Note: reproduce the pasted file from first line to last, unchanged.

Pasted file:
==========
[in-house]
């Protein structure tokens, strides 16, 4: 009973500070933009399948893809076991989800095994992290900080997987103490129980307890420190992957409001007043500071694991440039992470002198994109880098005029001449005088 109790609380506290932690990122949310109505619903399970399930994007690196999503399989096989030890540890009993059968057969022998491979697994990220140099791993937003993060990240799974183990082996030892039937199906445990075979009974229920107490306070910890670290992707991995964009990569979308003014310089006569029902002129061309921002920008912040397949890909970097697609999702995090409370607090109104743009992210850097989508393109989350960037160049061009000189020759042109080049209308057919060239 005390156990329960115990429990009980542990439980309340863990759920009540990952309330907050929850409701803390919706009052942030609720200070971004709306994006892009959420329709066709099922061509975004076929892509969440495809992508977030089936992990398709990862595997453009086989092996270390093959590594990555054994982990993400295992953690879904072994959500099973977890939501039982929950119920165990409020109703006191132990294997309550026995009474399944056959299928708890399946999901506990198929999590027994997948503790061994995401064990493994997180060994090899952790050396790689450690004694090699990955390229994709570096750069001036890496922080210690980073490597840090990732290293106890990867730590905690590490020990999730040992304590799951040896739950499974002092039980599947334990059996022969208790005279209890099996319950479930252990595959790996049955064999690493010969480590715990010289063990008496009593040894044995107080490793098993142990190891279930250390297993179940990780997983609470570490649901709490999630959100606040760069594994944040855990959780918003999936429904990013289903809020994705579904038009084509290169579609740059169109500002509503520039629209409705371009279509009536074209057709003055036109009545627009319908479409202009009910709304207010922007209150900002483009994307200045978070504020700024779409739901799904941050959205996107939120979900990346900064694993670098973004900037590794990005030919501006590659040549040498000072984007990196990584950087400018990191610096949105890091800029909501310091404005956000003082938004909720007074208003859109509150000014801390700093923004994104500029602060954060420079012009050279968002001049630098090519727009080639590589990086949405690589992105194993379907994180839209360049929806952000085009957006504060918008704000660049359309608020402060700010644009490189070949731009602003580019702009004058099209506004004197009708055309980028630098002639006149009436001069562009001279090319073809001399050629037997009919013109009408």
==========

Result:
[in-house]
């Protein structure tokens, strides 16, 4: 009973500070933009399948893809076991989800095994992290900080997987103490129980307890420190992957409001007043500071694991440039992470002198994109880098005029001449005088 109790609380506290932690990122949310109505619903399970399930994007690196999503399989096989030890540890009993059968057969022998491979697994990220140099791993937003993060990240799974183990082996030892039937199906445990075979009974229920107490306070910890670290992707991995964009990569979308003014310089006569029902002129061309921002920008912040397949890909970097697609999702995090409370607090109104743009992210850097989508393109989350960037160049061009000189020759042109080049209308057919060239 005390156990329960115990429990009980542990439980309340863990759920009540990952309330907050929850409701803390919706009052942030609720200070971004709306994006892009959420329709066709099922061509975004076929892509969440495809992508977030089936992990398709990862595997453009086989092996270390093959590594990555054994982990993400295992953690879904072994959500099973977890939501039982929950119920165990409020109703006191132990294997309550026995009474399944056959299928708890399946999901506990198929999590027994997948503790061994995401064990493994997180060994090899952790050396790689450690004694090699990955390229994709570096750069001036890496922080210690980073490597840090990732290293106890990867730590905690590490020990999730040992304590799951040896739950499974002092039980599947334990059996022969208790005279209890099996319950479930252990595959790996049955064999690493010969480590715990010289063990008496009593040894044995107080490793098993142990190891279930250390297993179940990780997983609470570490649901709490999630959100606040760069594994944040855990959780918003999936429904990013289903809020994705579904038009084509290169579609740059169109500002509503520039629209409705371009279509009536074209057709003055036109009545627009319908479409202009009910709304207010922007209150900002483009994307200045978070504020700024779409739901799904941050959205996107939120979900990346900064694993670098973004900037590794990005030919501006590659040549040498000072984007990196990584950087400018990191610096949105890091800029909501310091404005956000003082938004909720007074208003859109509150000014801390700093923004994104500029602060954060420079012009050279968002001049630098090519727009080639590589990086949405690589992105194993379907994180839209360049929806952000085009957006504060918008704000660049359309608020402060700010644009490189070949731009602003580019702009004058099209506004004197009708055309980028630098002639006149009436001069562009001279090319073809001399050629037997009919013109009408």